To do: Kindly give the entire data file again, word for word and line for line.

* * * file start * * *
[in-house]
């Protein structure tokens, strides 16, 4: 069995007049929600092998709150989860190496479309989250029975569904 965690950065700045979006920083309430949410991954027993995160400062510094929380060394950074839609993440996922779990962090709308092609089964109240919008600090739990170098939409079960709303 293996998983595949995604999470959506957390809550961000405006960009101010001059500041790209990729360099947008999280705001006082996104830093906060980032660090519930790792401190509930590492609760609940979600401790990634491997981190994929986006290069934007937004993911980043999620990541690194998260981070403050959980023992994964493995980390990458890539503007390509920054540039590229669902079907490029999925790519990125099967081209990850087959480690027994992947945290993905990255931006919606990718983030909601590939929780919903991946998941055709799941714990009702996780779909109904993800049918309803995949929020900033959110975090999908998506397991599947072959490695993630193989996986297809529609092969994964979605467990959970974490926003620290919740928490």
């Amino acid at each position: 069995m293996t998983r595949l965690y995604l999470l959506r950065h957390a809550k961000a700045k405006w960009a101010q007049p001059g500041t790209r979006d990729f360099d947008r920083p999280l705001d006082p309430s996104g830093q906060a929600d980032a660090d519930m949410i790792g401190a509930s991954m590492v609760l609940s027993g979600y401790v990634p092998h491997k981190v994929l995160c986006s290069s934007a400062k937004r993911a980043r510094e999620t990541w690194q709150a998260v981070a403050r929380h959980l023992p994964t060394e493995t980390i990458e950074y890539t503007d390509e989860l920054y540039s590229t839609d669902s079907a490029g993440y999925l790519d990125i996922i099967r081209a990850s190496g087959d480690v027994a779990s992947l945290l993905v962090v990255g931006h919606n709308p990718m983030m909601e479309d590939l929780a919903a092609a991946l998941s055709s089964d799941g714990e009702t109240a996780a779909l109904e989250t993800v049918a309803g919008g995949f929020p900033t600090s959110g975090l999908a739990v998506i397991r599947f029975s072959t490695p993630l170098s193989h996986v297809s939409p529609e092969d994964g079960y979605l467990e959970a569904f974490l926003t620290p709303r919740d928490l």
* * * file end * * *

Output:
[in-house]
């Protein structure tokens, strides 16, 4: 069995007049929600092998709150989860190496479309989250029975569904 965690950065700045979006920083309430949410991954027993995160400062510094929380060394950074839609993440996922779990962090709308092609089964109240919008600090739990170098939409079960709303 293996998983595949995604999470959506957390809550961000405006960009101010001059500041790209990729360099947008999280705001006082996104830093906060980032660090519930790792401190509930590492609760609940979600401790990634491997981190994929986006290069934007937004993911980043999620990541690194998260981070403050959980023992994964493995980390990458890539503007390509920054540039590229669902079907490029999925790519990125099967081209990850087959480690027994992947945290993905990255931006919606990718983030909601590939929780919903991946998941055709799941714990009702996780779909109904993800049918309803995949929020900033959110975090999908998506397991599947072959490695993630193989996986297809529609092969994964979605467990959970974490926003620290919740928490």
């Amino acid at each position: 069995m293996t998983r595949l965690y995604l999470l959506r950065h957390a809550k961000a700045k405006w960009a101010q007049p001059g500041t790209r979006d990729f360099d947008r920083p999280l705001d006082p309430s996104g830093q906060a929600d980032a660090d519930m949410i790792g401190a509930s991954m590492v609760l609940s027993g979600y401790v990634p092998h491997k981190v994929l995160c986006s290069s934007a400062k937004r993911a980043r510094e999620t990541w690194q709150a998260v981070a403050r929380h959980l023992p994964t060394e493995t980390i990458e950074y890539t503007d390509e989860l920054y540039s590229t839609d669902s079907a490029g993440y999925l790519d990125i996922i099967r081209a990850s190496g087959d480690v027994a779990s992947l945290l993905v962090v990255g931006h919606n709308p990718m983030m909601e479309d590939l929780a919903a092609a991946l998941s055709s089964d799941g714990e009702t109240a996780a779909l109904e989250t993800v049918a309803g919008g995949f929020p900033t600090s959110g975090l999908a739990v998506i397991r599947f029975s072959t490695p993630l170098s193989h996986v297809s939409p529609e092969d994964g079960y979605l467990e959970a569904f974490l926003t620290p709303r919740d928490l």